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The level of urgency in your emergency


We all know someone who has been to the Emergency Department of a hospital at one time or another. And inevitably, at some point, someone else comes in and gets bumped ahead of them.

How dare they put someone ahead of me!
I’ve been waiting longer than they have.

The reality is some illnesses require more urgent attention than others.

The Ottawa Hospital’s Emergency Department (ED) team works to provide quality care as quickly as possible. The most seriously ill patients are seen first even though they may come into the department after other patients. This is why the triage nurse assesses everyone as soon as possible after they arrive.

The nurses are skilled in triage, which is a system used to make sure the sickest patients are taken care of right away. The nurse will assess your condition as quickly as possible by talking to you about the reasons that you came for emergency care, your allergies and the medication that you take. If necessary, the nurse will check your temperature, pulse and blood pressure and provide immediate care. Once you have seen the triage nurse, you may be taken immediately into the department, or asked to register and wait in the waiting room. This triage system allows patients to be seen according to the severity of their illness.

The Ottawa Hospital has two full Emergency Departments, located at the Civic and General Campuses. Each of the Emergency Departments sees between 200 and 225 patients per day, and both are very busy.

It’s important to note that both Emergency Departments have separate entrances for the arrival of ambulances, so although it may not look busy in the waiting room, it doesn’t mean the ED is quiet.

When visiting the Emergency Department, you can expect to be taken through the following steps, depending on your health-care needs.

The level of urgency in your emergency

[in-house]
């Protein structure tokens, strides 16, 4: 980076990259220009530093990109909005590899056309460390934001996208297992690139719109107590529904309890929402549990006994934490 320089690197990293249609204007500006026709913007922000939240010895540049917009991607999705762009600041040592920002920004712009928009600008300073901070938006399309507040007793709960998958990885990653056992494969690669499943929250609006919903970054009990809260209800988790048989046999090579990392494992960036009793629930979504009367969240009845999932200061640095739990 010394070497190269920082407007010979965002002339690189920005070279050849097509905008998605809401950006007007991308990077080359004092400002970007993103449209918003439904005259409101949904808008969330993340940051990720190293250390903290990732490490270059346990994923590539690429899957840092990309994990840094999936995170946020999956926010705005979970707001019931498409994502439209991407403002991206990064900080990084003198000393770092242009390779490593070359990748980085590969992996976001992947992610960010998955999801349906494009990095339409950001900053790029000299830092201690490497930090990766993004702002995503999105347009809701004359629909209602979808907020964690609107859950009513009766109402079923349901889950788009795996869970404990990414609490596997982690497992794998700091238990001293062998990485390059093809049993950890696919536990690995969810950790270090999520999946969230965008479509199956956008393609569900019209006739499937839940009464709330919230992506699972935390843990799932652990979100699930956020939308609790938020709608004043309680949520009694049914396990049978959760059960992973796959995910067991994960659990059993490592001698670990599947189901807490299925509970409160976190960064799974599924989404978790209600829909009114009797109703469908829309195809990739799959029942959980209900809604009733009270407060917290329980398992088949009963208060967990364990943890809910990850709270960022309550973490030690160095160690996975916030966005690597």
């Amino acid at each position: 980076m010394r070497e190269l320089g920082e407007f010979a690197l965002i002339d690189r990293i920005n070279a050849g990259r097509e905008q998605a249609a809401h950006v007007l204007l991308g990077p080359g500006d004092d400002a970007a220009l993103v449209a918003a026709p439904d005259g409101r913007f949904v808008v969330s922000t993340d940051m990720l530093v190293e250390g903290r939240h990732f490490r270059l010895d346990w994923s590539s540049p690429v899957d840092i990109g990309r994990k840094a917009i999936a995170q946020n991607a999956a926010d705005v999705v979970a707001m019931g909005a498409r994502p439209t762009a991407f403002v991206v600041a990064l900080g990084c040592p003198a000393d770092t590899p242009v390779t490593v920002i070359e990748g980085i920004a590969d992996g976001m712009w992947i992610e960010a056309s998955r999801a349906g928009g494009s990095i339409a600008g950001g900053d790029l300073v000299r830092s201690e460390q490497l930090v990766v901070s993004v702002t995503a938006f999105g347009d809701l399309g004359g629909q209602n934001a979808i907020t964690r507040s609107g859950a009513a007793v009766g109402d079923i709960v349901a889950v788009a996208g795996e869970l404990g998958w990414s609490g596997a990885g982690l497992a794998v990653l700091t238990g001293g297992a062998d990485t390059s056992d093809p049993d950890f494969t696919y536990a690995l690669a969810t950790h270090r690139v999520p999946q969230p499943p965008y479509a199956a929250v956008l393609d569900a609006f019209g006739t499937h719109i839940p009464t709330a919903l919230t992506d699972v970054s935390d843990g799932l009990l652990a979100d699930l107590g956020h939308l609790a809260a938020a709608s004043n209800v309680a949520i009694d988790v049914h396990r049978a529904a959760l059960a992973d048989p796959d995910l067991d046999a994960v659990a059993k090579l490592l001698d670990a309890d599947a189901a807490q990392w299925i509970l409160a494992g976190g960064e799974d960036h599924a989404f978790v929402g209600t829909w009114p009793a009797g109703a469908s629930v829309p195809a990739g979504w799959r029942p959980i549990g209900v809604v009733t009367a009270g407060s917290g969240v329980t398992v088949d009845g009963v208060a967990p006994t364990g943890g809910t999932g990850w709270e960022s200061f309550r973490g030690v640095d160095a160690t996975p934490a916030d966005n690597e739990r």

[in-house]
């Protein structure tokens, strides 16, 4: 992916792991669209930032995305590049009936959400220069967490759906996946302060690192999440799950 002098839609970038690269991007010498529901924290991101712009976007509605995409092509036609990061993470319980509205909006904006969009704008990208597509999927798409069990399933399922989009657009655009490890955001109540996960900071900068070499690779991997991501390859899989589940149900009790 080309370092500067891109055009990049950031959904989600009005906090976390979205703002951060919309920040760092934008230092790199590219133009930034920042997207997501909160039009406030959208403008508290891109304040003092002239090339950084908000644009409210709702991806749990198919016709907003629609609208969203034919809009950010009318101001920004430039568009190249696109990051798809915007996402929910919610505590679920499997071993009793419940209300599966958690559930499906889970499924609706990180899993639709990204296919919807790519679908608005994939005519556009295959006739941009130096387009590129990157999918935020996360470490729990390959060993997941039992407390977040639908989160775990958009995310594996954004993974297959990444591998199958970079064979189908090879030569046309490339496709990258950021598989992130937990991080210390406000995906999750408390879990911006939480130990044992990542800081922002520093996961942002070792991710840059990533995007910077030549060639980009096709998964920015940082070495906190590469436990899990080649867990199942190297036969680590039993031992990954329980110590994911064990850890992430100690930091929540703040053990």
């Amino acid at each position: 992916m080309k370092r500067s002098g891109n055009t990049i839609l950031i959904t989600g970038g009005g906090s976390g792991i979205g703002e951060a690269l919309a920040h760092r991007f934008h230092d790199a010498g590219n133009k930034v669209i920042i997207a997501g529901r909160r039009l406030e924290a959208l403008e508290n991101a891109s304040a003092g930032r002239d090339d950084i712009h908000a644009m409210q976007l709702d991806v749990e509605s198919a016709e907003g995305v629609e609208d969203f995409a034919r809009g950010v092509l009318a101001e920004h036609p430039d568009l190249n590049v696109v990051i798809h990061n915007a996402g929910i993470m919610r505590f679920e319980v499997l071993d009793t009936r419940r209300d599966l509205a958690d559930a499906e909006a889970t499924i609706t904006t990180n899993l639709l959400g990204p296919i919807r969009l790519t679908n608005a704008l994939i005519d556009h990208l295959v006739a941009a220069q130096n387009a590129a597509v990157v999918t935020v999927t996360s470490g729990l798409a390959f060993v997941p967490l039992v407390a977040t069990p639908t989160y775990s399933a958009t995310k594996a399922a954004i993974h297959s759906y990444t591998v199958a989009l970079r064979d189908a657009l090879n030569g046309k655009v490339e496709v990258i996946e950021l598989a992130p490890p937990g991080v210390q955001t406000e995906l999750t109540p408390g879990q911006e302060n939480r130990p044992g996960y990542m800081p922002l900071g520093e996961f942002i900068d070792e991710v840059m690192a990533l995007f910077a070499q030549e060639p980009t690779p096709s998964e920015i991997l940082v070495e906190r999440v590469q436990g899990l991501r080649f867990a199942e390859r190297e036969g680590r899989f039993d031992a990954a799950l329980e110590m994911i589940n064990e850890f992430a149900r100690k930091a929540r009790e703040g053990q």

Emergency-department wait times measure the total time spent during your entire visit and not the amount of time you wait to see a health-care provider. Your visit is measured from your arrival until the point at which you are sent home, or admitted as an inpatient.

Of the 145 emergency departments across Ontario, only 11 are teaching hospitals like The Ottawa Hospital (TOH). Many of the emergency departments in community hospitals see fewer acutely ill patients compared to TOH. When patients are acutely ill in the Champlain health region, they are most often referred to TOH. For this reason, you may observe a patient with more urgent needs being seen before you. I assure you that the ED team is doing everything it can to provide you with the highest quality of care in as short a period of time as possible.

We appreciate your patience, if you are required to wait. While waiting, if you have any questions, or you feel your condition has become worse, please let the triage nurse know right away.

Denise Picard-Stencer
Clinical Director
Critical Care, Emergency Department, Sexual Assault and Partner Abuse Care Program (SAPACP)


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This website gives you common facts, advice and tips. Some of it may not apply to you. Please talk to your doctor, nurse or other health-care team member to see if this information will work for you. They can also answer your questions and concerns.